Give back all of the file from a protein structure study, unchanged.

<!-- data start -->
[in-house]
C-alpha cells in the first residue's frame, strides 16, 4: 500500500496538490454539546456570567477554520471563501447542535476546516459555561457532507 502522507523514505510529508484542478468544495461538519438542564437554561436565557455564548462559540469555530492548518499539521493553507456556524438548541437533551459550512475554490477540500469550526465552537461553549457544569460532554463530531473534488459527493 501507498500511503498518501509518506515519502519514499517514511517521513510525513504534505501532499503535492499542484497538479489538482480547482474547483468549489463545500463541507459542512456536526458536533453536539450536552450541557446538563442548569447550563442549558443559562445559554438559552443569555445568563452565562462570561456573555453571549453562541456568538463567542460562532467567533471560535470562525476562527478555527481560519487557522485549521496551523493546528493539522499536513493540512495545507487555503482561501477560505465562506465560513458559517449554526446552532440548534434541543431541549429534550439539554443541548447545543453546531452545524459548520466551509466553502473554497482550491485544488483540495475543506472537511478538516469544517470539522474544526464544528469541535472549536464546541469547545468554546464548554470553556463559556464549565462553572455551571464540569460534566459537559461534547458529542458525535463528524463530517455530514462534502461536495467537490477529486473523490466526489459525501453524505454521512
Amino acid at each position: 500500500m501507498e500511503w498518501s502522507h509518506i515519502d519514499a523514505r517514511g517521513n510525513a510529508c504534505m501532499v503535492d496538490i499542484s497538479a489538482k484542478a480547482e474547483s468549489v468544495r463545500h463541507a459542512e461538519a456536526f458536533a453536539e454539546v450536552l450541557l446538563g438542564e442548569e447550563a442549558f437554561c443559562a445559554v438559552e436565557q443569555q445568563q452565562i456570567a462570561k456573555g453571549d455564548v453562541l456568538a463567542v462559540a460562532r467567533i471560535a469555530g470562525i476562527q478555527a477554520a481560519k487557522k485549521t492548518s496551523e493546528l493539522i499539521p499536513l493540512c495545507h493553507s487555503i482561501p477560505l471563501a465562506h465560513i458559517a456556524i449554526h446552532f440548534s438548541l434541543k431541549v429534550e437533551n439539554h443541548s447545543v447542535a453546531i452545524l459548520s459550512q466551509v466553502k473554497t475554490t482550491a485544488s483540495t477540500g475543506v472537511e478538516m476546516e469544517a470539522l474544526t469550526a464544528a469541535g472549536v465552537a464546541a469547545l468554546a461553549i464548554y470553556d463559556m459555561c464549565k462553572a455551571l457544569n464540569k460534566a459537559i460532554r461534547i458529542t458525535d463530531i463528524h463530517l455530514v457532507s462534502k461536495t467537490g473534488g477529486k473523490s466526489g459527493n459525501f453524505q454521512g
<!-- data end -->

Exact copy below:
[in-house]
C-alpha cells in the first residue's frame, strides 16, 4: 500500500496538490454539546456570567477554520471563501447542535476546516459555561457532507 502522507523514505510529508484542478468544495461538519438542564437554561436565557455564548462559540469555530492548518499539521493553507456556524438548541437533551459550512475554490477540500469550526465552537461553549457544569460532554463530531473534488459527493 501507498500511503498518501509518506515519502519514499517514511517521513510525513504534505501532499503535492499542484497538479489538482480547482474547483468549489463545500463541507459542512456536526458536533453536539450536552450541557446538563442548569447550563442549558443559562445559554438559552443569555445568563452565562462570561456573555453571549453562541456568538463567542460562532467567533471560535470562525476562527478555527481560519487557522485549521496551523493546528493539522499536513493540512495545507487555503482561501477560505465562506465560513458559517449554526446552532440548534434541543431541549429534550439539554443541548447545543453546531452545524459548520466551509466553502473554497482550491485544488483540495475543506472537511478538516469544517470539522474544526464544528469541535472549536464546541469547545468554546464548554470553556463559556464549565462553572455551571464540569460534566459537559461534547458529542458525535463528524463530517455530514462534502461536495467537490477529486473523490466526489459525501453524505454521512
Amino acid at each position: 500500500m501507498e500511503w498518501s502522507h509518506i515519502d519514499a523514505r517514511g517521513n510525513a510529508c504534505m501532499v503535492d496538490i499542484s497538479a489538482k484542478a480547482e474547483s468549489v468544495r463545500h463541507a459542512e461538519a456536526f458536533a453536539e454539546v450536552l450541557l446538563g438542564e442548569e447550563a442549558f437554561c443559562a445559554v438559552e436565557q443569555q445568563q452565562i456570567a462570561k456573555g453571549d455564548v453562541l456568538a463567542v462559540a460562532r467567533i471560535a469555530g470562525i476562527q478555527a477554520a481560519k487557522k485549521t492548518s496551523e493546528l493539522i499539521p499536513l493540512c495545507h493553507s487555503i482561501p477560505l471563501a465562506h465560513i458559517a456556524i449554526h446552532f440548534s438548541l434541543k431541549v429534550e437533551n439539554h443541548s447545543v447542535a453546531i452545524l459548520s459550512q466551509v466553502k473554497t475554490t482550491a485544488s483540495t477540500g475543506v472537511e478538516m476546516e469544517a470539522l474544526t469550526a464544528a469541535g472549536v465552537a464546541a469547545l468554546a461553549i464548554y470553556d463559556m459555561c464549565k462553572a455551571l457544569n464540569k460534566a459537559i460532554r461534547i458529542t458525535d463530531i463528524h463530517l455530514v457532507s462534502k461536495t467537490g473534488g477529486k473523490s466526489g459527493n459525501f453524505q454521512g